A Long Way From EuclidBook - 2004
Mathematics has come a long way indeed in the last 2,000 years, and this guide to modern mathematics traces the fascinating path from Euclid's Elements to contemporary concepts. No background beyond elementary algebra and plane geometry is necessary to understand and appreciate author Constance Reid's simple, direct explanations of the arithmetic of the infinite, the paradoxes of point sets, the "knotty" problems of topology, and "truth tables" of symbolic logic. Reid illustrates the ways in which the quandaries that arose from unsolvable problems promoted new ideas. Numerical concepts expanded to accommodate such concepts as zero, irrational numbers, negative numbers, imaginary numbers, and infinite numbers.
Geometry advanced into the widening territories of projective geometry, non-Euclidean geometries, the geometry of n-dimensions, and topology or "rubber sheet" geometry. More than 80 drawings, integrated with the text, assist in cultivating a grasp of the abstract foundations of modern mathematics, the search for truly consistent assumptions, the recognition that absolute consistency is unattainable, and the realization that some problems can never be solved.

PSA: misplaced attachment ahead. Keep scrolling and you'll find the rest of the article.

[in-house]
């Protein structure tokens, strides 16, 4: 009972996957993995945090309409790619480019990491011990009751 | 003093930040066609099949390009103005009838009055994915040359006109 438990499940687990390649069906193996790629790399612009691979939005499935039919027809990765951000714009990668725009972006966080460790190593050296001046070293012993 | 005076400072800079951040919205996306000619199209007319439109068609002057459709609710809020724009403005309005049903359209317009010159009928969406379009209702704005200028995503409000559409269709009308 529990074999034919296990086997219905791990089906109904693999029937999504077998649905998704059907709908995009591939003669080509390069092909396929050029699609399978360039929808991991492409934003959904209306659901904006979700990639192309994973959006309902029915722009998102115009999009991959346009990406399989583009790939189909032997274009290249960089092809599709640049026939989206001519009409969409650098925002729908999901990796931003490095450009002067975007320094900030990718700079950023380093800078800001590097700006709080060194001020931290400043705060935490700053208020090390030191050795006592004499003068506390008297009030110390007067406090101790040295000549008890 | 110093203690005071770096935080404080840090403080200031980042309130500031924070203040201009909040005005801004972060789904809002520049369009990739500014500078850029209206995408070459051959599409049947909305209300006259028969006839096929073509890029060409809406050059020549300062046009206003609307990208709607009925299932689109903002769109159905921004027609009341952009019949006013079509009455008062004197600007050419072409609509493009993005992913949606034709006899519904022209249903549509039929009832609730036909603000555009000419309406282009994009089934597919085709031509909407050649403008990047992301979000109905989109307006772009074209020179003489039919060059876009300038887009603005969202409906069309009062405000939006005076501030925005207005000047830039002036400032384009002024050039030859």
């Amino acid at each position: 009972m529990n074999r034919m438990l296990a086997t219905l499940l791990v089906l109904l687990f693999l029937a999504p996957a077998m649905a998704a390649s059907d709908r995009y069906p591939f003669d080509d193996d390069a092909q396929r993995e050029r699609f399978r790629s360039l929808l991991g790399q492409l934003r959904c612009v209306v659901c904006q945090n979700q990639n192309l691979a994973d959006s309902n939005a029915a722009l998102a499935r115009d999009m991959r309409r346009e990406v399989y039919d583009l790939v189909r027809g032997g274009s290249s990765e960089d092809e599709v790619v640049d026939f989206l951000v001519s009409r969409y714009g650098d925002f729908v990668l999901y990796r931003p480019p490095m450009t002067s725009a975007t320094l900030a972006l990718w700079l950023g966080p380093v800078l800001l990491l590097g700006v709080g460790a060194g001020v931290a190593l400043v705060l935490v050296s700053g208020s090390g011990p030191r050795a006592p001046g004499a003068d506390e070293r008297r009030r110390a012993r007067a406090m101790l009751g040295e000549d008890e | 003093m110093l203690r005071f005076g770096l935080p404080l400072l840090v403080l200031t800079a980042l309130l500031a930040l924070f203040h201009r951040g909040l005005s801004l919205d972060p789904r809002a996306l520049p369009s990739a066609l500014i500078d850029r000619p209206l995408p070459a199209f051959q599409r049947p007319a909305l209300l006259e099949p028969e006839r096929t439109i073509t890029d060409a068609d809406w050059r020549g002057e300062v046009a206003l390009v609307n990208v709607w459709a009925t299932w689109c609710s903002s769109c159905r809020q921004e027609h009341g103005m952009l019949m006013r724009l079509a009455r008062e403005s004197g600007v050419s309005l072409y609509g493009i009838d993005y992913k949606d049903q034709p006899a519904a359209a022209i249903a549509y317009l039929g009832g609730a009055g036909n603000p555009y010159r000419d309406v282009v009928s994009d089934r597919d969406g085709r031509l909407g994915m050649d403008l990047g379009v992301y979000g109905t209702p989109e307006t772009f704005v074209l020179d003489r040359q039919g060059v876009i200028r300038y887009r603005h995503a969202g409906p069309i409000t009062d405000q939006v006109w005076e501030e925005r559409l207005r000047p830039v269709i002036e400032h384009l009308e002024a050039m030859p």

Drawn from Introduction to Higher Mathematics, this book explains the theory of numbers--which considers whole numbers and the relationships among them--and revisits the theorems collected in Elements by Euclid around 300 B.C. The Dover edition is an unabridged republication of the work originally published in 1963 by Thomas Y. Crowell Company. Annotation ©2004 Book News, Inc., Portland, OR (booknews.com)